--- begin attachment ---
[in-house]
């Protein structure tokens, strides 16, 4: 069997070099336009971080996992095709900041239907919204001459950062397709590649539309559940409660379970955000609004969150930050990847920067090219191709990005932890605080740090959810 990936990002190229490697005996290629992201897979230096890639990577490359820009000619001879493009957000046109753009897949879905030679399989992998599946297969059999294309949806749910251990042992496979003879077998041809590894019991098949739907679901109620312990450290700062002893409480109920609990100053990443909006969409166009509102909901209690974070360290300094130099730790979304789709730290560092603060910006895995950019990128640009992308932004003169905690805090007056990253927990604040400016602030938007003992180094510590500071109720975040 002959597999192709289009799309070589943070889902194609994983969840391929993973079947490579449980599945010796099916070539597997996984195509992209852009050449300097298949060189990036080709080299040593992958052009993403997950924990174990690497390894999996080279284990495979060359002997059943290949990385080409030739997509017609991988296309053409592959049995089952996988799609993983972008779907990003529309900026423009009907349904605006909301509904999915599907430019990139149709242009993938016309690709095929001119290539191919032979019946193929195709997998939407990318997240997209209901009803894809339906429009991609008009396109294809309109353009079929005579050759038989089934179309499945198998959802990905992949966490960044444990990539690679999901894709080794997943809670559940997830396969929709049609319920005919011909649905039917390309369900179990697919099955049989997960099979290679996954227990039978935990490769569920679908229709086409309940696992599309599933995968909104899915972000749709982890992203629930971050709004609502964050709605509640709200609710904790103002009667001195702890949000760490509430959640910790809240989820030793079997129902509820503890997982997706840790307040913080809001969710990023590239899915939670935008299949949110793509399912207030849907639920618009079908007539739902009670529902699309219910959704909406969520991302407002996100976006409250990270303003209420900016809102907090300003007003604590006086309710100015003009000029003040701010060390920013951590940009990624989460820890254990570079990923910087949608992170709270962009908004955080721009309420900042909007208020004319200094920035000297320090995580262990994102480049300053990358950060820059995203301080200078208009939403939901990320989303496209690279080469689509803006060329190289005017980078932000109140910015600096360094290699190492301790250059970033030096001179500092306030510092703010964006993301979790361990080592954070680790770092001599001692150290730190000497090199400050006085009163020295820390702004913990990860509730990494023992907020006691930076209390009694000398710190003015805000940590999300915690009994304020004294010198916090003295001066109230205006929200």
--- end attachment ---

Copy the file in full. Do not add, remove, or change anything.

[in-house]
């Protein structure tokens, strides 16, 4: 069997070099336009971080996992095709900041239907919204001459950062397709590649539309559940409660379970955000609004969150930050990847920067090219191709990005932890605080740090959810 990936990002190229490697005996290629992201897979230096890639990577490359820009000619001879493009957000046109753009897949879905030679399989992998599946297969059999294309949806749910251990042992496979003879077998041809590894019991098949739907679901109620312990450290700062002893409480109920609990100053990443909006969409166009509102909901209690974070360290300094130099730790979304789709730290560092603060910006895995950019990128640009992308932004003169905690805090007056990253927990604040400016602030938007003992180094510590500071109720975040 002959597999192709289009799309070589943070889902194609994983969840391929993973079947490579449980599945010796099916070539597997996984195509992209852009050449300097298949060189990036080709080299040593992958052009993403997950924990174990690497390894999996080279284990495979060359002997059943290949990385080409030739997509017609991988296309053409592959049995089952996988799609993983972008779907990003529309900026423009009907349904605006909301509904999915599907430019990139149709242009993938016309690709095929001119290539191919032979019946193929195709997998939407990318997240997209209901009803894809339906429009991609008009396109294809309109353009079929005579050759038989089934179309499945198998959802990905992949966490960044444990990539690679999901894709080794997943809670559940997830396969929709049609319920005919011909649905039917390309369900179990697919099955049989997960099979290679996954227990039978935990490769569920679908229709086409309940696992599309599933995968909104899915972000749709982890992203629930971050709004609502964050709605509640709200609710904790103002009667001195702890949000760490509430959640910790809240989820030793079997129902509820503890997982997706840790307040913080809001969710990023590239899915939670935008299949949110793509399912207030849907639920618009079908007539739902009670529902699309219910959704909406969520991302407002996100976006409250990270303003209420900016809102907090300003007003604590006086309710100015003009000029003040701010060390920013951590940009990624989460820890254990570079990923910087949608992170709270962009908004955080721009309420900042909007208020004319200094920035000297320090995580262990994102480049300053990358950060820059995203301080200078208009939403939901990320989303496209690279080469689509803006060329190289005017980078932000109140910015600096360094290699190492301790250059970033030096001179500092306030510092703010964006993301979790361990080592954070680790770092001599001692150290730190000497090199400050006085009163020295820390702004913990990860509730990494023992907020006691930076209390009694000398710190003015805000940590999300915690009994304020004294010198916090003295001066109230205006929200």